Pneurnoencephalography: Pituitary fossa was enlarged with air seen in the pituitary fossa, temporal, occipital and supra sellar regions. The rest of skull bones normal [Figure - 4].

Biopsy : Histopathology shawe the hemour to be lifical case of neuro fibroma [Figure - 5]


  Discussion Top


The term empty sella syndrome was des­cribed as a specific gross anatomical variation where an incomplete diaphragm sellae encom­passed a large opening above the flattened hy­pophysis which lined the sella floor and incom­pletely filled the sellar cavity, hence the im­pression of empty sella[3], which may be (1) Idiopathic or (2) Secondary.

In idiopathic type the incomplete diaph­ragma sella apparently allows the arachnoid to herniate through the diaphragmatic opening. This pouch may enlarge because of hydrostatic pressure of CSF and compress the pituitary tissue against the sella and the floor of the sella becomes relatively -&-mineralized. The empty sella syndrome is a distinct anatomical radiographic entity characterised by remodell­ing and nontumorous enlargement of the sella due to incompleteness of diaphragma sella, where the cerebi o-spinal fluid pressure may be raised. The changes range from a normal to balloon shaped sella and to an enlarged globu­lar sella.

Secondary type occurs following surgery, irradiation of an intraseller tumour which may cause visual impairement.

The case of idiopathic type was diagnosed on the basis of (1) Skiagram Skull showing ballooned pituitary fossa with no evidence of increased intra cranial tension, (2) Phenumoe­nephalography revealed empty sellar space filled with air. (3) No clinical evidence of pituitary or thyroid involvement. (4) no history of operation or irradiation.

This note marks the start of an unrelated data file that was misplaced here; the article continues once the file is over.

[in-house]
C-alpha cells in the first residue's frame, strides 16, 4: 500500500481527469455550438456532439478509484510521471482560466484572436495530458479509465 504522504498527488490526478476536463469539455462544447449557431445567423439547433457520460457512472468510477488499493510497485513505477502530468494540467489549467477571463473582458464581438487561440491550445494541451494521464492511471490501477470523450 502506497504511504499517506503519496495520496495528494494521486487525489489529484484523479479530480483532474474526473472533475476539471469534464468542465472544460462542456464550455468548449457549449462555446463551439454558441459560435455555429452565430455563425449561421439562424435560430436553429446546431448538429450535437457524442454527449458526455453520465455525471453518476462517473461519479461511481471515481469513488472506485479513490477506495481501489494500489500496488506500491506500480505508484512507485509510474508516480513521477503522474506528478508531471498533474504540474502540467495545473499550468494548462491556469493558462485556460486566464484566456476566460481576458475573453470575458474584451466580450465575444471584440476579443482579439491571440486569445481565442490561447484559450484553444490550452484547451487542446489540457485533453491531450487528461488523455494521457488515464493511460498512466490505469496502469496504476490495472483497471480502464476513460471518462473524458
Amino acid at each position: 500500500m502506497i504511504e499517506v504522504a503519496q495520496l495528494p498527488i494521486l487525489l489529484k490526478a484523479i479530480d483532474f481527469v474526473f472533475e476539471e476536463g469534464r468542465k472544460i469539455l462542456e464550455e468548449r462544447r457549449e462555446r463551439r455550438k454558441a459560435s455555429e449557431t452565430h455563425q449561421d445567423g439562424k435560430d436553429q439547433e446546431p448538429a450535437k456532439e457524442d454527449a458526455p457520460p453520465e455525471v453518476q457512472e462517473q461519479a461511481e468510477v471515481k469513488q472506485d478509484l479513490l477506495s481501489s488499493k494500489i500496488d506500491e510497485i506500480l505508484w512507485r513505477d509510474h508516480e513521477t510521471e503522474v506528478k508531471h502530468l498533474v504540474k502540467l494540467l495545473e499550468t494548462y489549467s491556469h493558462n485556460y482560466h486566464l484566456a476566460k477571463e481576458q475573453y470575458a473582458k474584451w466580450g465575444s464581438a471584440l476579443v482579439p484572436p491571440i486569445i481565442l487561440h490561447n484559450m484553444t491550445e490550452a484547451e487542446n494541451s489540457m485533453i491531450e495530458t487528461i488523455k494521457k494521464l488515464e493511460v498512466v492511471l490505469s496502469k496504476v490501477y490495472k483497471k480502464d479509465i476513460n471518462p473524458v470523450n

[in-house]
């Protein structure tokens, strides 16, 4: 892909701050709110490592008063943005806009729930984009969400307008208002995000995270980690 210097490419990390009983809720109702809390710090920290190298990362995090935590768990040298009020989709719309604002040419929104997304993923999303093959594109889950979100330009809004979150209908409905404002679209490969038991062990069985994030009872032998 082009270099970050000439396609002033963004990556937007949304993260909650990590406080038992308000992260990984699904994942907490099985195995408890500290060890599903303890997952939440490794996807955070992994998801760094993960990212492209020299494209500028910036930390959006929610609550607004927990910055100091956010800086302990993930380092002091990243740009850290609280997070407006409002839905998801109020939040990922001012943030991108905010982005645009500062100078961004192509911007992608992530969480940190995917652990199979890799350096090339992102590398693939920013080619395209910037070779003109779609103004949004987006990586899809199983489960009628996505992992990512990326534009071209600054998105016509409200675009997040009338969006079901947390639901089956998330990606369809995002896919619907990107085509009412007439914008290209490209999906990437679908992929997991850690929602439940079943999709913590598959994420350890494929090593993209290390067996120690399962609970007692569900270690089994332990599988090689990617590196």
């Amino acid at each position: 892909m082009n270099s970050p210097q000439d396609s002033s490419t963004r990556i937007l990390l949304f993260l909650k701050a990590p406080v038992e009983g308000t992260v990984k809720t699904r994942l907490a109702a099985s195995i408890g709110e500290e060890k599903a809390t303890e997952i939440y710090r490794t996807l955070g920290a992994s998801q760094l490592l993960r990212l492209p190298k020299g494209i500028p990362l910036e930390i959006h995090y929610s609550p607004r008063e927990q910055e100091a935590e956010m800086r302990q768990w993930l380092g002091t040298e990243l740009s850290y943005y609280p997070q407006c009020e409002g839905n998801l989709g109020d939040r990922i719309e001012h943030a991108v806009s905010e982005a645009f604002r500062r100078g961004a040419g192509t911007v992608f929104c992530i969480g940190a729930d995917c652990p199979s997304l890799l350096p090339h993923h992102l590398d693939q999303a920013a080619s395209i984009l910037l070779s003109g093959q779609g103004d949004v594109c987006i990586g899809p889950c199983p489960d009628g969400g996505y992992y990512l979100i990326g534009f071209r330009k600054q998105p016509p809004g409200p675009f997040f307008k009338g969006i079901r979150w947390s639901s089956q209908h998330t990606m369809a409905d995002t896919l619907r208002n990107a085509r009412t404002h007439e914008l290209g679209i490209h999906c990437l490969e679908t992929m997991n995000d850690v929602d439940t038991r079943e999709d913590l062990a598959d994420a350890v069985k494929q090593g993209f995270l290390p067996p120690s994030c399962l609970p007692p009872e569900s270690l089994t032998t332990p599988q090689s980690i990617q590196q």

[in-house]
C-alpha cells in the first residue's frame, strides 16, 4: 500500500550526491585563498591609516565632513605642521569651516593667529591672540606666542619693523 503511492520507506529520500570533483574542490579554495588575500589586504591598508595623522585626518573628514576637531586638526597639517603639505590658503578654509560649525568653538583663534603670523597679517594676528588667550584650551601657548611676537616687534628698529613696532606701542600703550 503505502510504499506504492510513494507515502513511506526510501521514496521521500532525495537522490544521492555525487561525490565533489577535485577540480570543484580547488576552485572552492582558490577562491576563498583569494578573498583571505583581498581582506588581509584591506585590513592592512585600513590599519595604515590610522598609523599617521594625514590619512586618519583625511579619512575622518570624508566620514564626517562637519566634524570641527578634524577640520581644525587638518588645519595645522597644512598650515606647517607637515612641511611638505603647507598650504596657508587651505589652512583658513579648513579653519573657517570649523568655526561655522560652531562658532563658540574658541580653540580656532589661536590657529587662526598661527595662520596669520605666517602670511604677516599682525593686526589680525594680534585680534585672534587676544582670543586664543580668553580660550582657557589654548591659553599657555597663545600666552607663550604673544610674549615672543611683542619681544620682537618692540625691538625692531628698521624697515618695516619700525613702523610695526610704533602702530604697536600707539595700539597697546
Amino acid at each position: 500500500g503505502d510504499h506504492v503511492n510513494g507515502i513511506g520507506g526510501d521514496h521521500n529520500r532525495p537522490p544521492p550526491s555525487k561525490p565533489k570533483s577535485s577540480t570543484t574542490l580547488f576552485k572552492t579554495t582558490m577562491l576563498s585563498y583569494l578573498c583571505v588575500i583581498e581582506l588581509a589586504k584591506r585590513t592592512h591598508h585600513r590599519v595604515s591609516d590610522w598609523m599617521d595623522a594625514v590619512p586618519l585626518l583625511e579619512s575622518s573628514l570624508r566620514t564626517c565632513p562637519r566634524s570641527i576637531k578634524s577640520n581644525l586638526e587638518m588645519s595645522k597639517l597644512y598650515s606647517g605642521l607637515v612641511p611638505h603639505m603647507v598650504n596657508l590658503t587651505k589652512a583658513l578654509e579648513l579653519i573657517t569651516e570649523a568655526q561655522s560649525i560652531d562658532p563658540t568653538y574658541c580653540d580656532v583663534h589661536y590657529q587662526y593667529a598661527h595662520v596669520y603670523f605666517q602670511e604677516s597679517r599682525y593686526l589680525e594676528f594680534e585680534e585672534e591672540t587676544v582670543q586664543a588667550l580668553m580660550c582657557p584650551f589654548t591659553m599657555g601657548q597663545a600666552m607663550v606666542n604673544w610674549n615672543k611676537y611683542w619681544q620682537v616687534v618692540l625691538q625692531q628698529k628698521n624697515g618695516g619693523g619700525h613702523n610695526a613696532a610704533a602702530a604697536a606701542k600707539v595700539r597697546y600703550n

Many cases previously reported by Kaufmn[1], and Stephen et a1[2], were discovered casually during the search for conditions unrelated to pituitary and same happened with this case. The literature shows only 33 cases and in 4 cases only pituitary was involved. As there is no involvment of pituitary in majority of cases of empty sella syndrome, a routine radiogra­phic examination is not done, but there may be many more cases of idiopathic empty sella, which can be proved by radiographic examina­tion including pneumo-encephalography.

It is important to bear this entity in mind to avoid suspicion for a pituitary tumour which may create ugly misgivings and disturbing anxieties in the patients as well as the unwary treating clinician.


  Summary Top


A case report of 18 years young girl who presented a large swelling of both the lids of right eye and generalised neurofibromatosis, X-Ray skull revealed a large sella, the patient did not show any pituitary and thyroid disfun­ction. Pneumo-encephalography confirmed the presence of an empty sella.

 
  References Top

1.
Kaufman, B. 1968. Radiology, 90, 931.  Back to cited text no. 1
    
2.
Stephen, F. H., Reymond, R., Colon, B.H. and Collen, S. M., 1972, The Medical Clinic of North America 56 897.  Back to cited text no. 2
    
3.
Walsh, F. B., 1969. Clinical Neuroophthalmo­logy, published by the Williams & Wilkins Company, 3, (3).  Back to cited text no. 3
    


    Figures

  [Figure - 1], [Figure - 2], [Figure - 3], [Figure - 4], [Figure - 5]